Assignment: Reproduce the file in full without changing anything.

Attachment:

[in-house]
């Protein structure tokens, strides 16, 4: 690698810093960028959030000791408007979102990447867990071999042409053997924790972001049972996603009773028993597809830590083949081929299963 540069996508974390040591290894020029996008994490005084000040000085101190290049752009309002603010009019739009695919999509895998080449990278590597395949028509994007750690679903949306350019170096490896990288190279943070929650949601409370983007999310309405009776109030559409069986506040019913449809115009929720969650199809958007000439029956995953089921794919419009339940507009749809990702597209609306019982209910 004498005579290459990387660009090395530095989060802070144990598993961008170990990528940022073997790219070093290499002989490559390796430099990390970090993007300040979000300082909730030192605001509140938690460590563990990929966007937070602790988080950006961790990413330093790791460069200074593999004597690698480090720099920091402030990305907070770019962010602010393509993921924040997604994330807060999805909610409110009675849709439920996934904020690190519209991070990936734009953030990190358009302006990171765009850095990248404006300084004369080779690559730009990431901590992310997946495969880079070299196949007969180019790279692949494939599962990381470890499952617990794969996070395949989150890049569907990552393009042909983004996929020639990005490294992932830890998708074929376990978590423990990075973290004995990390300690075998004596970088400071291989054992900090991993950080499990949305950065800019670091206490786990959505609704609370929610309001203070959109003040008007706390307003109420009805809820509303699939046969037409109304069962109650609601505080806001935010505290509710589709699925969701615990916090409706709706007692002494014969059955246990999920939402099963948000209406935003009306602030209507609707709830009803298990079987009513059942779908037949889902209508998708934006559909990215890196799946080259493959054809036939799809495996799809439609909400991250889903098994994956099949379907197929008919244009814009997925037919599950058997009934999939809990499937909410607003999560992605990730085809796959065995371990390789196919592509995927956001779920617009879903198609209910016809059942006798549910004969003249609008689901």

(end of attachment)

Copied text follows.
[in-house]
């Protein structure tokens, strides 16, 4: 690698810093960028959030000791408007979102990447867990071999042409053997924790972001049972996603009773028993597809830590083949081929299963 540069996508974390040591290894020029996008994490005084000040000085101190290049752009309002603010009019739009695919999509895998080449990278590597395949028509994007750690679903949306350019170096490896990288190279943070929650949601409370983007999310309405009776109030559409069986506040019913449809115009929720969650199809958007000439029956995953089921794919419009339940507009749809990702597209609306019982209910 004498005579290459990387660009090395530095989060802070144990598993961008170990990528940022073997790219070093290499002989490559390796430099990390970090993007300040979000300082909730030192605001509140938690460590563990990929966007937070602790988080950006961790990413330093790791460069200074593999004597690698480090720099920091402030990305907070770019962010602010393509993921924040997604994330807060999805909610409110009675849709439920996934904020690190519209991070990936734009953030990190358009302006990171765009850095990248404006300084004369080779690559730009990431901590992310997946495969880079070299196949007969180019790279692949494939599962990381470890499952617990794969996070395949989150890049569907990552393009042909983004996929020639990005490294992932830890998708074929376990978590423990990075973290004995990390300690075998004596970088400071291989054992900090991993950080499990949305950065800019670091206490786990959505609704609370929610309001203070959109003040008007706390307003109420009805809820509303699939046969037409109304069962109650609601505080806001935010505290509710589709699925969701615990916090409706709706007692002494014969059955246990999920939402099963948000209406935003009306602030209507609707709830009803298990079987009513059942779908037949889902209508998708934006559909990215890196799946080259493959054809036939799809495996799809439609909400991250889903098994994956099949379907197929008919244009814009997925037919599950058997009934999939809990499937909410607003999560992605990730085809796959065995371990390789196919592509995927956001779920617009879903198609209910016809059942006798549910004969003249609008689901």